Jules Henry then goes on to quote the New York Times:

There are rumblings from the across the border to the north. A Canadian publisher has succeeded, by dealing with individual principals and teachers, in getting a thirty-two page exercise book called "The Educational ABC's of Industry" into Ontario schools. The glossy, multicolored work book provides a rundown of the alphabet. For $7,800 a page, an advertiser was permitted to buy a letter.

Thus, in the book, C is for Orange Crush, G is for General Motors, M is for Milko, and O is for Oxo. Or with a little different approach: H is for Health, So Keep Face-Elle on hand, It's Canada's finest, the Softerized brand.

All went well until the children came home singing the jingles. Then the parents began to complain.

Officials of the Ontario Department of Education said that they did not know anything about the publication or how the booklets had found their way into the classrooms. They said that advertising material was, in fact, banned from classrooms by law.

As a result of the controversy caused by the booklet, Mr. and Mrs. John Kiernan of Toronto withdrew their daughter from the third grade at St. Basil's Separate School "because she was spending her time copying the slogans." Mrs. Kiernan commented, "We were surprised and annoyed. It smacks of brainwashing."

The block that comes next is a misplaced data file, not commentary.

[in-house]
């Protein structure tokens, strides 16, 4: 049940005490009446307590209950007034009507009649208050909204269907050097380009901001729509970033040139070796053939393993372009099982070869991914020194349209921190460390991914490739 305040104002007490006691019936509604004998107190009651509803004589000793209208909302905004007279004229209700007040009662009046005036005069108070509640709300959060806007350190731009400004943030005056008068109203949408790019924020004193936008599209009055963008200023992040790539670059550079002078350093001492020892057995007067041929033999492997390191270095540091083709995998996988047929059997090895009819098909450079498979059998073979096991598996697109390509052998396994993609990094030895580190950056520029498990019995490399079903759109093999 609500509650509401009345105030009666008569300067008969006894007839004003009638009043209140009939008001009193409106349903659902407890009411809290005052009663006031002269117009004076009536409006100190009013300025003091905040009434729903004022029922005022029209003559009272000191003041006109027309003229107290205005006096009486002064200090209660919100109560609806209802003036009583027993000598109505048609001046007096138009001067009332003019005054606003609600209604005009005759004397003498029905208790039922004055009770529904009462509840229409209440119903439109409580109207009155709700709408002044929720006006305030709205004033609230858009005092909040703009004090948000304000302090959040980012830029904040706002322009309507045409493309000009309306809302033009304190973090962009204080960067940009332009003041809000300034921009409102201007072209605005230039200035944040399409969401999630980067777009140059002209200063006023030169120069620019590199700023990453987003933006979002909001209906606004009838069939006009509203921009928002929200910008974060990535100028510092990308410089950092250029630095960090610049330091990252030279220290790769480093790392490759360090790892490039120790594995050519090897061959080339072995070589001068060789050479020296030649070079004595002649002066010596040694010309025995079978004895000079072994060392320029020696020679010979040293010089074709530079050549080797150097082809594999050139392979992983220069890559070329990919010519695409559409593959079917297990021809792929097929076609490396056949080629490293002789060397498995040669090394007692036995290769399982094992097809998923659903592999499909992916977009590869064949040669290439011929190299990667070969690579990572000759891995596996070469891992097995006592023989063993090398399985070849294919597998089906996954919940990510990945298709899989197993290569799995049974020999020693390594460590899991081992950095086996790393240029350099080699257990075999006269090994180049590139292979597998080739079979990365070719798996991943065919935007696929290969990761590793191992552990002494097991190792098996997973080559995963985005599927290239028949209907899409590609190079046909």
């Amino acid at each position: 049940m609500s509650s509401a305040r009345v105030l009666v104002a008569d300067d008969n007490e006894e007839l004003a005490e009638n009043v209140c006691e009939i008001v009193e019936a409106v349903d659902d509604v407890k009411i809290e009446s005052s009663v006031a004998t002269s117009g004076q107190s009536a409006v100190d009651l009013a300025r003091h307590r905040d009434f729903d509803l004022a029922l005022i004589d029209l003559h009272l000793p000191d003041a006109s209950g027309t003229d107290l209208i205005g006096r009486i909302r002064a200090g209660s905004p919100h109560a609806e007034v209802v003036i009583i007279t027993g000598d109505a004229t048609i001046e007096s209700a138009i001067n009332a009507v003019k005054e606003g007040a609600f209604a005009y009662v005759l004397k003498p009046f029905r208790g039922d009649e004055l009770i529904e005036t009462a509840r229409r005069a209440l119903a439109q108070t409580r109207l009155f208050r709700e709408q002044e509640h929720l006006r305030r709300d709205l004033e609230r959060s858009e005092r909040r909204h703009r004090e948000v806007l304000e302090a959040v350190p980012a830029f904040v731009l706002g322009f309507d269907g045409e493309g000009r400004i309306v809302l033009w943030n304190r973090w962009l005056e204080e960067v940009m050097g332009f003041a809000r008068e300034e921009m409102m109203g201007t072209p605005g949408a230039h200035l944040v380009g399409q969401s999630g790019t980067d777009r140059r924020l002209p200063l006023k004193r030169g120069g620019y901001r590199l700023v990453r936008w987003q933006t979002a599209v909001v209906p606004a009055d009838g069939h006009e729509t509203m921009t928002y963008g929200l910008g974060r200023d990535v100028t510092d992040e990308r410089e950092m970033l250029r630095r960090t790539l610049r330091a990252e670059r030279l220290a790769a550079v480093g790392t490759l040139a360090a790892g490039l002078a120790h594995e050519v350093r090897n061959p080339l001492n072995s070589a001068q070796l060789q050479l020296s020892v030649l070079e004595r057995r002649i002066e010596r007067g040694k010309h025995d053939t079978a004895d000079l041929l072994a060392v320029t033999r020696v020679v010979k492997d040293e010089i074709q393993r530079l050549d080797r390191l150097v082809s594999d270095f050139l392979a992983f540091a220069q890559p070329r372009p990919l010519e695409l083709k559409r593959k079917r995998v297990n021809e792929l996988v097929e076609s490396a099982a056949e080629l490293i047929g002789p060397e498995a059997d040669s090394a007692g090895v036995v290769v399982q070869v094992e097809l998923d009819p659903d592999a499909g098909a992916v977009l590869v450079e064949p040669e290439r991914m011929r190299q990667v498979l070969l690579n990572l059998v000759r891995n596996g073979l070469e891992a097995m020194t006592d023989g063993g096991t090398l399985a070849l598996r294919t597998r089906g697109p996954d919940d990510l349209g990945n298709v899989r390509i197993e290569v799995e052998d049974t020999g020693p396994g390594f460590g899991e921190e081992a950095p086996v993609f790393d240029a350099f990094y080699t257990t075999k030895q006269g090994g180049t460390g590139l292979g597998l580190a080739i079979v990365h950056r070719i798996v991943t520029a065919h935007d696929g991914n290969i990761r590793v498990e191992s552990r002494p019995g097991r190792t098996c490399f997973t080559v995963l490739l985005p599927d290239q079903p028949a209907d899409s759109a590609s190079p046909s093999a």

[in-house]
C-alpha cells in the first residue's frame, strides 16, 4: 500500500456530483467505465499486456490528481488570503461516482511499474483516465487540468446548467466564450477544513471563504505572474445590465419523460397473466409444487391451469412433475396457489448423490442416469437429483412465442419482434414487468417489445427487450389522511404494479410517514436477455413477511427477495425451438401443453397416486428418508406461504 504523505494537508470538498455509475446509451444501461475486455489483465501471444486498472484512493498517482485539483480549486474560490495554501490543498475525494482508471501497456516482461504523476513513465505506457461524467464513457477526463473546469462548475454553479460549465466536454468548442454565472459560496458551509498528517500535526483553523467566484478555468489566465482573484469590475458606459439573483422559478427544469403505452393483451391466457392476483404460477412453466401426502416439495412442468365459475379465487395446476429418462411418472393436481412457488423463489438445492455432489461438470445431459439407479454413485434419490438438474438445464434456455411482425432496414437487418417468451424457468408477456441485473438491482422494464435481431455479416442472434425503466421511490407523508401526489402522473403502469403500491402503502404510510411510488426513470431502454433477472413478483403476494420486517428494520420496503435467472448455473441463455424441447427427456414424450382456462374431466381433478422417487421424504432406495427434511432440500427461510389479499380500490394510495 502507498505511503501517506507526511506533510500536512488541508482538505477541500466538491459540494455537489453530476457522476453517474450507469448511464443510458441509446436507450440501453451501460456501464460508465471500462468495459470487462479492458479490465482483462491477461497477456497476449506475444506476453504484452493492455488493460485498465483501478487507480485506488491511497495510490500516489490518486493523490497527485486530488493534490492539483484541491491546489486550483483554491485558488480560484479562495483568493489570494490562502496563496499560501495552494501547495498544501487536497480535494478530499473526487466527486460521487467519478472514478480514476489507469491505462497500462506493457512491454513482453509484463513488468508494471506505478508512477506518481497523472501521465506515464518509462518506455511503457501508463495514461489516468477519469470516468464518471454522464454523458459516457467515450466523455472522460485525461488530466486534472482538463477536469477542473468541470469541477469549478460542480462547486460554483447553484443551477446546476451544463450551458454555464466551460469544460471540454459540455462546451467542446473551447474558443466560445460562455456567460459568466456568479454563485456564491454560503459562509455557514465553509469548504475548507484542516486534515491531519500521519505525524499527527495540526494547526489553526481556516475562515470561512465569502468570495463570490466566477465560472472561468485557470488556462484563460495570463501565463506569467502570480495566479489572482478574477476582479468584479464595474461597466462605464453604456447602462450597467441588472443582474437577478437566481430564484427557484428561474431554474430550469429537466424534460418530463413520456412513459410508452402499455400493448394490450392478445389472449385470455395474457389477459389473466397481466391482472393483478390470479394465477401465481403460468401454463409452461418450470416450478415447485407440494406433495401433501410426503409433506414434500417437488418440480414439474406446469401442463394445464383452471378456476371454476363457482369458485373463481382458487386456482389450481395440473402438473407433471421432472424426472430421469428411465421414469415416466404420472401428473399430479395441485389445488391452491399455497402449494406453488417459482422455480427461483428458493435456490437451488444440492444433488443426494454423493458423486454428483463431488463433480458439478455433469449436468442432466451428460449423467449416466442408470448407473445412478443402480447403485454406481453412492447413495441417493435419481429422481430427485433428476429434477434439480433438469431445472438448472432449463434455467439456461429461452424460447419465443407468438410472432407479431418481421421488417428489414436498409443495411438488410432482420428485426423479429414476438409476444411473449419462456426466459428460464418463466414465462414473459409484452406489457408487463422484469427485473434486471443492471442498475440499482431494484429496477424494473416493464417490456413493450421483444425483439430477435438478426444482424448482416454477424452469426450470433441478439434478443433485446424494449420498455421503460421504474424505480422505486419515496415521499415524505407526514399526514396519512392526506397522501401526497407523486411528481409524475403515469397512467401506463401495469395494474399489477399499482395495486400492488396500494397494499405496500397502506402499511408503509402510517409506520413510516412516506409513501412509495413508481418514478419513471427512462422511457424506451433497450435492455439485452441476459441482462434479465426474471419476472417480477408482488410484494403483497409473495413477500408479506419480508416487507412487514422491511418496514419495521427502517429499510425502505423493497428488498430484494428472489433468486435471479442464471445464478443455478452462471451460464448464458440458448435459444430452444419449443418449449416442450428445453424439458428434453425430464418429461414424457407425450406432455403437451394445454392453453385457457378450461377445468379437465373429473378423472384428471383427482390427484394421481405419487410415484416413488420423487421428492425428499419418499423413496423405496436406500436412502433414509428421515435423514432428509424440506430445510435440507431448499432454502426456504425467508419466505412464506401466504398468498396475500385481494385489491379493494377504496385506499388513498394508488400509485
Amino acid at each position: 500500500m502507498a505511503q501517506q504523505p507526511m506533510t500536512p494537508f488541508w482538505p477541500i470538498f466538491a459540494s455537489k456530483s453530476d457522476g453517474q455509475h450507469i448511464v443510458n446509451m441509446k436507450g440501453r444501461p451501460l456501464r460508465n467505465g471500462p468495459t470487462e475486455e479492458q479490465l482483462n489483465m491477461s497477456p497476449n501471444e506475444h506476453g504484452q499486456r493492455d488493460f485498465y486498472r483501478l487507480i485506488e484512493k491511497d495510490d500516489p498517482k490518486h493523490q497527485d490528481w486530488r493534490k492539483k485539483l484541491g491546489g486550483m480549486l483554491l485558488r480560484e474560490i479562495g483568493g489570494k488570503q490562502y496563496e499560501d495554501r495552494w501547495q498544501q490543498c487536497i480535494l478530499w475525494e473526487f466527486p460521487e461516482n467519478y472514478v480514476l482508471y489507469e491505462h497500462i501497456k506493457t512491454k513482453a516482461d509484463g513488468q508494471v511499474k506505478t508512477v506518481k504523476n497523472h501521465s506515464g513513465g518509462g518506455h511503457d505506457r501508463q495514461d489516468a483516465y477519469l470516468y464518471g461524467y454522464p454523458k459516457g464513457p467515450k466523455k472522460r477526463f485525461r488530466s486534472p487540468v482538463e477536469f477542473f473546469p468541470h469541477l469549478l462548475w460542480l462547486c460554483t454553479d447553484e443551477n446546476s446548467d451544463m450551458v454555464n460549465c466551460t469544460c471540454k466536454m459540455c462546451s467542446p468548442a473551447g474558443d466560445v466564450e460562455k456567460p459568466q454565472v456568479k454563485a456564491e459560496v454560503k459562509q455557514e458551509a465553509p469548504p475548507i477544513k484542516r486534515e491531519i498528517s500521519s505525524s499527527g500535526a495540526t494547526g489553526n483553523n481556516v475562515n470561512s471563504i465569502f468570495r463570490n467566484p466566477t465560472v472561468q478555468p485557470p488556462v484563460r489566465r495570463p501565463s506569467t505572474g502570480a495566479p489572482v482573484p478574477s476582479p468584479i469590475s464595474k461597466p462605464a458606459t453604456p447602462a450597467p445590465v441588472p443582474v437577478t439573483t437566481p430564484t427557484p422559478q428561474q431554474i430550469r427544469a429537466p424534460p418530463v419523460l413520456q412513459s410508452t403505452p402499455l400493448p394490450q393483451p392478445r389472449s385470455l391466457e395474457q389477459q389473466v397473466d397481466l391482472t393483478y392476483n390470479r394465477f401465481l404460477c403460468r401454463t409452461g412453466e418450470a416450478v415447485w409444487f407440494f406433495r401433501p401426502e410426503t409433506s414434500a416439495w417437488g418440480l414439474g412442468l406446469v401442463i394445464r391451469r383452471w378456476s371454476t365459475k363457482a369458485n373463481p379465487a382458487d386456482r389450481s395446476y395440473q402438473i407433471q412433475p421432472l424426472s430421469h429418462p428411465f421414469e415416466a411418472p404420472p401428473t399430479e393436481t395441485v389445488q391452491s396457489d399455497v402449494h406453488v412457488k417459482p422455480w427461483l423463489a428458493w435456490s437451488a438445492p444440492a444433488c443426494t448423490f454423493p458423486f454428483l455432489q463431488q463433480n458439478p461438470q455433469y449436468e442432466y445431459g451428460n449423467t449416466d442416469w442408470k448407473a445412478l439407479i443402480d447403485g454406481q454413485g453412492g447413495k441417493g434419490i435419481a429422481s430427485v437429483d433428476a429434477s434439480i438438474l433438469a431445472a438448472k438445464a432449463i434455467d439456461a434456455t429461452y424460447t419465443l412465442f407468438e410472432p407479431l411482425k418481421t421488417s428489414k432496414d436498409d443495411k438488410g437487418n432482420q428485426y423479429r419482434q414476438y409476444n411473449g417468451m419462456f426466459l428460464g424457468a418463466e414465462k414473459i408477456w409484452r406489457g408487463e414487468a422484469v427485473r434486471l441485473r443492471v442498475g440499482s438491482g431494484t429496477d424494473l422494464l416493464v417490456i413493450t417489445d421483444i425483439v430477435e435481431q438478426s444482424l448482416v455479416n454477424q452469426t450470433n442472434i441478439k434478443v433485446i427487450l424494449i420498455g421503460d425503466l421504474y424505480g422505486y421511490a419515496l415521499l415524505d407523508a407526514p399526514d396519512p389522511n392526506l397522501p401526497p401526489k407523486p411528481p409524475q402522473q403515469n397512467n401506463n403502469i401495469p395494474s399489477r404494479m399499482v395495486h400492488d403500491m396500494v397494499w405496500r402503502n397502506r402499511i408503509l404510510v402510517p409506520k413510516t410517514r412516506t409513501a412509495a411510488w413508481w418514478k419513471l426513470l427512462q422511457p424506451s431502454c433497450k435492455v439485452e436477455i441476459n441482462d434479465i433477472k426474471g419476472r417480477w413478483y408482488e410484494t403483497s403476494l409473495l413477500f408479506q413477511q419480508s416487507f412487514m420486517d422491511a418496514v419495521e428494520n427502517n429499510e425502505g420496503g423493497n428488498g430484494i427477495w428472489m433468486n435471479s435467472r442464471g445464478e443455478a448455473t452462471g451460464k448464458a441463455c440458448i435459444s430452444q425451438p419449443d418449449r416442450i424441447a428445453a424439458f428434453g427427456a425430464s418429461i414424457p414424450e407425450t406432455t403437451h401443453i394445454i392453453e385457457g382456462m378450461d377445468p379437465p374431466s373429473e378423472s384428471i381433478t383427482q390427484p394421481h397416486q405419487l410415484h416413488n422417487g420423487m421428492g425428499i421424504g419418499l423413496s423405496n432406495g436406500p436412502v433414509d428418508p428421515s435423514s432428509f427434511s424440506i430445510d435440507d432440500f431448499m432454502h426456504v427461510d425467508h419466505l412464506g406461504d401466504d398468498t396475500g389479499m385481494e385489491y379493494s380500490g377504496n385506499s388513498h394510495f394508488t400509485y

(New York Times May 12, 1960)

Click to read

More issues of Comics with Problems soon, as well as a large update on our John Wilcock story, Thanks for your patience on both. RSS and Twitter - Ethan

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JOHN WILCOCK: New York Years, 1954-1971
By Ethan Persoff and Scott Marshall

1957 atomic revolution comic book
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Marcus Bachmann is in fact Marcus Bach Man